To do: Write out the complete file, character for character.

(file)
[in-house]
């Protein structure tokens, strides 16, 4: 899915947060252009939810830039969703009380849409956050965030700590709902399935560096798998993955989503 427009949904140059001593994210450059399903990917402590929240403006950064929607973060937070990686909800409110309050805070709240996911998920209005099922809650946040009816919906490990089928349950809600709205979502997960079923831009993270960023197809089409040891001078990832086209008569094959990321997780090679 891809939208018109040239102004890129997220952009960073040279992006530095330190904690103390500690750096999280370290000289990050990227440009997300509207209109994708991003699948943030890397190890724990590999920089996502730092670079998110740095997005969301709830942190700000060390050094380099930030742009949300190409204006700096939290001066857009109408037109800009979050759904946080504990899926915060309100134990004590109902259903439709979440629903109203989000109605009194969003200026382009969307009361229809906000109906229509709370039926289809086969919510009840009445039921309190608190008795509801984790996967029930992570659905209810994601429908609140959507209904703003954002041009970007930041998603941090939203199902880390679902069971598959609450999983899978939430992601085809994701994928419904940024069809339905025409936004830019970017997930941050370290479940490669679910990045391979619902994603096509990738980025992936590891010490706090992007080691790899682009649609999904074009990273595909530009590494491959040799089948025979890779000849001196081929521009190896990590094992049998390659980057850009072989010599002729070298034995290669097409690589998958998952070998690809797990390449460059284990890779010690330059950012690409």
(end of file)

[in-house]
């Protein structure tokens, strides 16, 4: 899915947060252009939810830039969703009380849409956050965030700590709902399935560096798998993955989503 427009949904140059001593994210450059399903990917402590929240403006950064929607973060937070990686909800409110309050805070709240996911998920209005099922809650946040009816919906490990089928349950809600709205979502997960079923831009993270960023197809089409040891001078990832086209008569094959990321997780090679 891809939208018109040239102004890129997220952009960073040279992006530095330190904690103390500690750096999280370290000289990050990227440009997300509207209109994708991003699948943030890397190890724990590999920089996502730092670079998110740095997005969301709830942190700000060390050094380099930030742009949300190409204006700096939290001066857009109408037109800009979050759904946080504990899926915060309100134990004590109902259903439709979440629903109203989000109605009194969003200026382009969307009361229809906000109906229509709370039926289809086969919510009840009445039921309190608190008795509801984790996967029930992570659905209810994601429908609140959507209904703003954002041009970007930041998603941090939203199902880390679902069971598959609450999983899978939430992601085809994701994928419904940024069809339905025409936004830019970017997930941050370290479940490669679910990045391979619902994603096509990738980025992936590891010490706090992007080691790899682009649609999904074009990273595909530009590494491959040799089948025979890779000849001196081929521009190896990590094992049998390659980057850009072989010599002729070298034995290669097409690589998958998952070998690809797990390449460059284990890779010690330059950012690409």